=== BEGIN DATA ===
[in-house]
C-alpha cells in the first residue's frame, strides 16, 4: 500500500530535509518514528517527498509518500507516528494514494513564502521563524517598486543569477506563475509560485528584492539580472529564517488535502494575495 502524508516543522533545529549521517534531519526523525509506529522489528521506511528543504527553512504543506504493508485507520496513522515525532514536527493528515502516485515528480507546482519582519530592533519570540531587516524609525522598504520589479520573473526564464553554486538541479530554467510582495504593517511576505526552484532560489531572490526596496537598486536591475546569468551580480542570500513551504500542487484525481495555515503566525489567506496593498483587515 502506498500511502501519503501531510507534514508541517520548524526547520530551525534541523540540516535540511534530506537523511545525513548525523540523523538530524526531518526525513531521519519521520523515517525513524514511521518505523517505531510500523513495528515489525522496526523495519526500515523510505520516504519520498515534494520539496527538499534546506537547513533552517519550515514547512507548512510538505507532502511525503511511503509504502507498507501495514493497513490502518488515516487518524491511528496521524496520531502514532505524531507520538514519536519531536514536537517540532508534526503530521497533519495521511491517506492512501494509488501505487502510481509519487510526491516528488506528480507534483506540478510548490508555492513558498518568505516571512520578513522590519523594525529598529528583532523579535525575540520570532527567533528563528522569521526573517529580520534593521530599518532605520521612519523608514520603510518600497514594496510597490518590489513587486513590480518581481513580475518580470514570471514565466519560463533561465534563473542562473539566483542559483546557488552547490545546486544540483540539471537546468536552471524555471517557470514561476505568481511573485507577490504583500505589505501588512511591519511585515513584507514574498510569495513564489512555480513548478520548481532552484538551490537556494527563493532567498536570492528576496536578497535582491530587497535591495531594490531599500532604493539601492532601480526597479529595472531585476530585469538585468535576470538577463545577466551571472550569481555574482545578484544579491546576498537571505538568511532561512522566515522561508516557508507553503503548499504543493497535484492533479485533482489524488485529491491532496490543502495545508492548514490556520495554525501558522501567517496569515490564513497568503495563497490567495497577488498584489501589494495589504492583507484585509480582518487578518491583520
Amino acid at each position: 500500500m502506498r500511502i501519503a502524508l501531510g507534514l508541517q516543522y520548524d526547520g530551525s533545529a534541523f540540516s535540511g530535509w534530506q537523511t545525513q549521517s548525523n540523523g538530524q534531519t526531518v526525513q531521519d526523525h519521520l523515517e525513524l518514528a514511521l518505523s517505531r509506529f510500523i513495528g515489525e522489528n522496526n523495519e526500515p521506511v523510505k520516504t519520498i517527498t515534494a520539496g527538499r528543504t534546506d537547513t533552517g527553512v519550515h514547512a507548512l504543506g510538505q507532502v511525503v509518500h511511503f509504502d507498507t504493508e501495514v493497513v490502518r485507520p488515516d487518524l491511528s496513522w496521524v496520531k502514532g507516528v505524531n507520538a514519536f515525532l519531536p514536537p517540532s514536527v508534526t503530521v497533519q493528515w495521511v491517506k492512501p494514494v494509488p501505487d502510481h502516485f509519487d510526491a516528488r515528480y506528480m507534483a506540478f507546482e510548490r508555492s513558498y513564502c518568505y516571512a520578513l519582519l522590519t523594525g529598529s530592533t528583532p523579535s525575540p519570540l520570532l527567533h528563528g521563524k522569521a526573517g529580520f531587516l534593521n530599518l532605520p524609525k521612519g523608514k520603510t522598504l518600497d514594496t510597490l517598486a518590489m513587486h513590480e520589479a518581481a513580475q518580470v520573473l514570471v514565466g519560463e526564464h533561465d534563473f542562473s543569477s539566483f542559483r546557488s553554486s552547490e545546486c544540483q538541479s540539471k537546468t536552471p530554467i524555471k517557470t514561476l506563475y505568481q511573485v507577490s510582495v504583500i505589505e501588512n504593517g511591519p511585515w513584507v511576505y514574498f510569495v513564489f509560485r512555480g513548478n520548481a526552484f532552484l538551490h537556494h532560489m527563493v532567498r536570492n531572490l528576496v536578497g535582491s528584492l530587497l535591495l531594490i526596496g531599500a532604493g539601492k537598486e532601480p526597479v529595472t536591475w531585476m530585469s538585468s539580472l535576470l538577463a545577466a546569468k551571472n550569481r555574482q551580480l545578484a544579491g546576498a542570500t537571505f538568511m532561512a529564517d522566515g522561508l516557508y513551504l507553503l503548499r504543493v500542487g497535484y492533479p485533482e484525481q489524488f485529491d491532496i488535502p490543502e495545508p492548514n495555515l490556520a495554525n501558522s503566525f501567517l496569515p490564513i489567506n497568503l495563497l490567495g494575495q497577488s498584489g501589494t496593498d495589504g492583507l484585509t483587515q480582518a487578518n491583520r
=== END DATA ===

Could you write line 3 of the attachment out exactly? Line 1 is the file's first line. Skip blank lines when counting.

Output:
Amino acid at each position: 500500500m502506498r500511502i501519503a502524508l501531510g507534514l508541517q516543522y520548524d526547520g530551525s533545529a534541523f540540516s535540511g530535509w534530506q537523511t545525513q549521517s548525523n540523523g538530524q534531519t526531518v526525513q531521519d526523525h519521520l523515517e525513524l518514528a514511521l518505523s517505531r509506529f510500523i513495528g515489525e522489528n522496526n523495519e526500515p521506511v523510505k520516504t519520498i517527498t515534494a520539496g527538499r528543504t534546506d537547513t533552517g527553512v519550515h514547512a507548512l504543506g510538505q507532502v511525503v509518500h511511503f509504502d507498507t504493508e501495514v493497513v490502518r485507520p488515516d487518524l491511528s496513522w496521524v496520531k502514532g507516528v505524531n507520538a514519536f515525532l519531536p514536537p517540532s514536527v508534526t503530521v497533519q493528515w495521511v491517506k492512501p494514494v494509488p501505487d502510481h502516485f509519487d510526491a516528488r515528480y506528480m507534483a506540478f507546482e510548490r508555492s513558498y513564502c518568505y516571512a520578513l519582519l522590519t523594525g529598529s530592533t528583532p523579535s525575540p519570540l520570532l527567533h528563528g521563524k522569521a526573517g529580520f531587516l534593521n530599518l532605520p524609525k521612519g523608514k520603510t522598504l518600497d514594496t510597490l517598486a518590489m513587486h513590480e520589479a518581481a513580475q518580470v520573473l514570471v514565466g519560463e526564464h533561465d534563473f542562473s543569477s539566483f542559483r546557488s553554486s552547490e545546486c544540483q538541479s540539471k537546468t536552471p530554467i524555471k517557470t514561476l506563475y505568481q511573485v507577490s510582495v504583500i505589505e501588512n504593517g511591519p511585515w513584507v511576505y514574498f510569495v513564489f509560485r512555480g513548478n520548481a526552484f532552484l538551490h537556494h532560489m527563493v532567498r536570492n531572490l528576496v536578497g535582491s528584492l530587497l535591495l531594490i526596496g531599500a532604493g539601492k537598486e532601480p526597479v529595472t536591475w531585476m530585469s538585468s539580472l535576470l538577463a545577466a546569468k551571472n550569481r555574482q551580480l545578484a544579491g546576498a542570500t537571505f538568511m532561512a529564517d522566515g522561508l516557508y513551504l507553503l503548499r504543493v500542487g497535484y492533479p485533482e484525481q489524488f485529491d491532496i488535502p490543502e495545508p492548514n495555515l490556520a495554525n501558522s503566525f501567517l496569515p490564513i489567506n497568503l495563497l490567495g494575495q497577488s498584489g501589494t496593498d495589504g492583507l484585509t483587515q480582518a487578518n491583520r